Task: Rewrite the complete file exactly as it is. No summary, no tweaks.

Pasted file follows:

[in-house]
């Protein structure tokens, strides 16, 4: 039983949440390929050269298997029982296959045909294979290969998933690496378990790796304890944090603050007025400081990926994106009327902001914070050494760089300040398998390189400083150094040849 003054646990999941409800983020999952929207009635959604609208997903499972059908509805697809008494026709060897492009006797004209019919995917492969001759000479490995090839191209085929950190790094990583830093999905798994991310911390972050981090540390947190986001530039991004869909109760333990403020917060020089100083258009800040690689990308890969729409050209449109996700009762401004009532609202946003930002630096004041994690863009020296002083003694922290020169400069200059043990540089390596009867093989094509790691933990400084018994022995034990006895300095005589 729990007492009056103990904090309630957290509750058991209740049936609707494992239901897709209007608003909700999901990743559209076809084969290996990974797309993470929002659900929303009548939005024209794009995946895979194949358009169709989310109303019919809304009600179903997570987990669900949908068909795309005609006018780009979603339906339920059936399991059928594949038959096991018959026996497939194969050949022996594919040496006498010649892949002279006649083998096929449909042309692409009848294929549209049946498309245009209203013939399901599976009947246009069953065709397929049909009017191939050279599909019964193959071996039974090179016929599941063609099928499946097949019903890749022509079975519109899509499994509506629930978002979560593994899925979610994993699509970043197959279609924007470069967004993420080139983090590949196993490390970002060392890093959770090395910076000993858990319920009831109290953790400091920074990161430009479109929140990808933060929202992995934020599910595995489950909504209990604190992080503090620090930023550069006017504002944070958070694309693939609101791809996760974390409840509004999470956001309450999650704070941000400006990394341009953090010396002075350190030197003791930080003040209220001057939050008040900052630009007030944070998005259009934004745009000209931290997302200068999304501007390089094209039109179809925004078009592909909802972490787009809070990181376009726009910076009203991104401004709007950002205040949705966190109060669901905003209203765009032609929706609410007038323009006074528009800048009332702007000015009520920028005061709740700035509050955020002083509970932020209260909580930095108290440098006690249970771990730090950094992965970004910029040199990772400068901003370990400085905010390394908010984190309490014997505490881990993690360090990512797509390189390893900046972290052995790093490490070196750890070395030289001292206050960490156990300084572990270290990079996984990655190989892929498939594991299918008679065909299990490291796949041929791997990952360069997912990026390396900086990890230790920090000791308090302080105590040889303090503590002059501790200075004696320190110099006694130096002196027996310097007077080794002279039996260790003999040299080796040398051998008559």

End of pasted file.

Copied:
[in-house]
């Protein structure tokens, strides 16, 4: 039983949440390929050269298997029982296959045909294979290969998933690496378990790796304890944090603050007025400081990926994106009327902001914070050494760089300040398998390189400083150094040849 003054646990999941409800983020999952929207009635959604609208997903499972059908509805697809008494026709060897492009006797004209019919995917492969001759000479490995090839191209085929950190790094990583830093999905798994991310911390972050981090540390947190986001530039991004869909109760333990403020917060020089100083258009800040690689990308890969729409050209449109996700009762401004009532609202946003930002630096004041994690863009020296002083003694922290020169400069200059043990540089390596009867093989094509790691933990400084018994022995034990006895300095005589 729990007492009056103990904090309630957290509750058991209740049936609707494992239901897709209007608003909700999901990743559209076809084969290996990974797309993470929002659900929303009548939005024209794009995946895979194949358009169709989310109303019919809304009600179903997570987990669900949908068909795309005609006018780009979603339906339920059936399991059928594949038959096991018959026996497939194969050949022996594919040496006498010649892949002279006649083998096929449909042309692409009848294929549209049946498309245009209203013939399901599976009947246009069953065709397929049909009017191939050279599909019964193959071996039974090179016929599941063609099928499946097949019903890749022509079975519109899509499994509506629930978002979560593994899925979610994993699509970043197959279609924007470069967004993420080139983090590949196993490390970002060392890093959770090395910076000993858990319920009831109290953790400091920074990161430009479109929140990808933060929202992995934020599910595995489950909504209990604190992080503090620090930023550069006017504002944070958070694309693939609101791809996760974390409840509004999470956001309450999650704070941000400006990394341009953090010396002075350190030197003791930080003040209220001057939050008040900052630009007030944070998005259009934004745009000209931290997302200068999304501007390089094209039109179809925004078009592909909802972490787009809070990181376009726009910076009203991104401004709007950002205040949705966190109060669901905003209203765009032609929706609410007038323009006074528009800048009332702007000015009520920028005061709740700035509050955020002083509970932020209260909580930095108290440098006690249970771990730090950094992965970004910029040199990772400068901003370990400085905010390394908010984190309490014997505490881990993690360090990512797509390189390893900046972290052995790093490490070196750890070395030289001292206050960490156990300084572990270290990079996984990655190989892929498939594991299918008679065909299990490291796949041929791997990952360069997912990026390396900086990890230790920090000791308090302080105590040889303090503590002059501790200075004696320190110099006694130096002196027996310097007077080794002279039996260790003999040299080796040398051998008559």